Thanks to the year-round work of people like Ben Badler over at Baseball America, we have a pretty clear sense already of how the international signing period has kicked off. Although this is technically an 11-month period, many teams will be mostly done with their international signings after today.
Of course, that’s largely because there’s a cap on how much each team can spend. Because teams are limited to their league-allotted international spending pool, we end up with a fairly egalitarian distribution of prospects to the 30 MLB teams. That said, there are still different approaches.
The Nationals, for instance, in typical Nationals fashion, identified a star and did everything in their power to sign him. They’ll end up with one of the smaller classes of international free agents in the league, but they got their guy in Cuban outfielder Cristhian Vaquero. Still, though they spent the bulk of their money on Vaquero, they spread around the remainder, currently with a list of ten new players for their system.
On the other end of the spectrum, the Orioles have continued to spread their money around with large classes of international signees. They have more than 20 new farmhands as of today, headlined by the 18th-ranked prospect of this class (per Baseball America), outfielder Braylin Tavera out of the Dominican Republic.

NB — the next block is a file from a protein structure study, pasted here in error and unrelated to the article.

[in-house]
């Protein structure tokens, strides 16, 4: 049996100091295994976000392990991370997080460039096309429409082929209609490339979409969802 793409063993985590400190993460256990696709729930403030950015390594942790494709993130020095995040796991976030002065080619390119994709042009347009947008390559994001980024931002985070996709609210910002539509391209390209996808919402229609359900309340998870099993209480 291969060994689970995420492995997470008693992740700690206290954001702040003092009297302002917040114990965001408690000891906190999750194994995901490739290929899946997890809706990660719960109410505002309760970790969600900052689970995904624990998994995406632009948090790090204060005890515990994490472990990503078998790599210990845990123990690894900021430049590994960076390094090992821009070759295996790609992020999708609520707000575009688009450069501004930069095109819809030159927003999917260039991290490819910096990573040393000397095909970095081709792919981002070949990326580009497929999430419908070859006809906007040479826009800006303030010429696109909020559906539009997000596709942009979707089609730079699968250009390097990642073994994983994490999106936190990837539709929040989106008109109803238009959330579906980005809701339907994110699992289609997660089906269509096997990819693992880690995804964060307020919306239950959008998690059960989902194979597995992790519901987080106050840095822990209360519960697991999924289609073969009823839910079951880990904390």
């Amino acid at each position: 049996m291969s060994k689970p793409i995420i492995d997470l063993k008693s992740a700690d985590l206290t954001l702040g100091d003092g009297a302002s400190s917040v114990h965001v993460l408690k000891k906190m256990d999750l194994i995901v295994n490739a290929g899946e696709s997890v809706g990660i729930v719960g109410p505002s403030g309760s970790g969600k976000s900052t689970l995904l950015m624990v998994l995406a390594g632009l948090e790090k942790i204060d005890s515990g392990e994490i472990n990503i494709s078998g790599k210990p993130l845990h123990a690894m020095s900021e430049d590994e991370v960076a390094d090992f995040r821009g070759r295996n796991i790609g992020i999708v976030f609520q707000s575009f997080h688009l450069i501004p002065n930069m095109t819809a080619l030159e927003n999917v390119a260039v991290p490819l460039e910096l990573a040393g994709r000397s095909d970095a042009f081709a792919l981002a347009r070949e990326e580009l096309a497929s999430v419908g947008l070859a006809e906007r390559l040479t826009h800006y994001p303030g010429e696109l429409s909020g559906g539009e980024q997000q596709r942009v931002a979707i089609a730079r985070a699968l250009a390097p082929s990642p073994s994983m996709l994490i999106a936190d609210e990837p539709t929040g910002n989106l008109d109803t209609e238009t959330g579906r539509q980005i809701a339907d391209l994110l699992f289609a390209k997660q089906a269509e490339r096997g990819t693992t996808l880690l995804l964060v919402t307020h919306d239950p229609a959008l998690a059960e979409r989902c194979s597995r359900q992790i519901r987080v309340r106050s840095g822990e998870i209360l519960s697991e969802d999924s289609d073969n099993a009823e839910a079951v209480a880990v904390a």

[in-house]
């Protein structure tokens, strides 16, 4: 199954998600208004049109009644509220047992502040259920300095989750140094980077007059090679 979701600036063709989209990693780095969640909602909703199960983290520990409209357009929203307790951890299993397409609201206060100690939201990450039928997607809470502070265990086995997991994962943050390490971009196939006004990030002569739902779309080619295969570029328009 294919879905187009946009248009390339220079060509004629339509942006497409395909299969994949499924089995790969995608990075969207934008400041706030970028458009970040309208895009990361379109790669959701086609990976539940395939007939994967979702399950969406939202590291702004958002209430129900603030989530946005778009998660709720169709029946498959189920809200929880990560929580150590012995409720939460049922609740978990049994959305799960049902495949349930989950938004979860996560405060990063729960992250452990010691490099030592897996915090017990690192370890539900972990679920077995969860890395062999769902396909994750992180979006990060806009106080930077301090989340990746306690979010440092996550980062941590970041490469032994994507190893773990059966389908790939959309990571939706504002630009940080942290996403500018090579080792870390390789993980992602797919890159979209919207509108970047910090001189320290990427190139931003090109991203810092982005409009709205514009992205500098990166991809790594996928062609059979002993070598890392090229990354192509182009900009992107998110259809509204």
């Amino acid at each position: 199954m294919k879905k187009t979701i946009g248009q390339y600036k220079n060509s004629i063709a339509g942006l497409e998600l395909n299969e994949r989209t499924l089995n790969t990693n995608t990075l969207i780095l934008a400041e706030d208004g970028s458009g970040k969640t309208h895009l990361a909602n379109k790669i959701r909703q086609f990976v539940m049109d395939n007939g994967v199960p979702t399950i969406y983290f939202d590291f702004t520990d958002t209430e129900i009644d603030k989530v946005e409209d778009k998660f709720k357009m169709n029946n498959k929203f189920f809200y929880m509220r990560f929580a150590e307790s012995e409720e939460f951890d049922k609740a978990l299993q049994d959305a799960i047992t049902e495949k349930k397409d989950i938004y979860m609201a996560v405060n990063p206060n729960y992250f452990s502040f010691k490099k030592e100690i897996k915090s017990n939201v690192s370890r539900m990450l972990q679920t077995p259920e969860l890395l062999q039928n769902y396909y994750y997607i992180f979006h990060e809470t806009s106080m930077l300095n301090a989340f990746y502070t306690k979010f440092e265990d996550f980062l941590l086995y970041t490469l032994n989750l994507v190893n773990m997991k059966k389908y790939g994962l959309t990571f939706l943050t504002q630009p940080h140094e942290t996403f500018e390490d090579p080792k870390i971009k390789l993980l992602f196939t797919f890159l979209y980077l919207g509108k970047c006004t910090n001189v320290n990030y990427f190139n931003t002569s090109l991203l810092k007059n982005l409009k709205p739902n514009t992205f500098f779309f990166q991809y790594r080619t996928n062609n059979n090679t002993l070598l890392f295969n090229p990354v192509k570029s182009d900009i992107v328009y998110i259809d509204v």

Of course, volume in this case presupposes foregoing a certain degree of quality. Or at least, it would, if scouting were a linear and objective process (it absolutely is not). The frustrating truth is: What we can’t know about the future of these players far outweighs what we do know.
Still, of the players who sign today, among them are future superstars. For example, let’s go back to 2018, when the Blue Jays signed Orelvis Martinez for $3.5MM, now one of their top prospects who is quickly approaching the Majors. The Dodgers signed catching prospect Diego Cartaya, whose presence made the trade of Keibert Ruiz all the more palatable. Ruiz, of course, was the centerpiece of the deal that brought Max Scherzer to Los Angeles at the trade deadline. Ruiz himself was part of the Dodgers’ international signing class in 2014.
Other future top prospects joined their current clubs on that 2018 signing day as well, players like catcher Francisco Alvarez of the Mets, who signed for $2.7MM, and Marco Luciano, signed by the Giants for $2.6MM.
The most impact doesn’t always come from the top of the class, of course, as Ronald Acuna Jr. continually reminds us. He signed with the Braves for $100K on signing day back in 2014. Juan Soto signed with the Nationals the next year for $1.5MM, a significant, but hardly groundbreaking sum.
The point is a simple one, perhaps an obvious one: today marks an important day for the game of baseball and its future stars, one that will undoubtedly change the sport, even if we can’t see exactly how.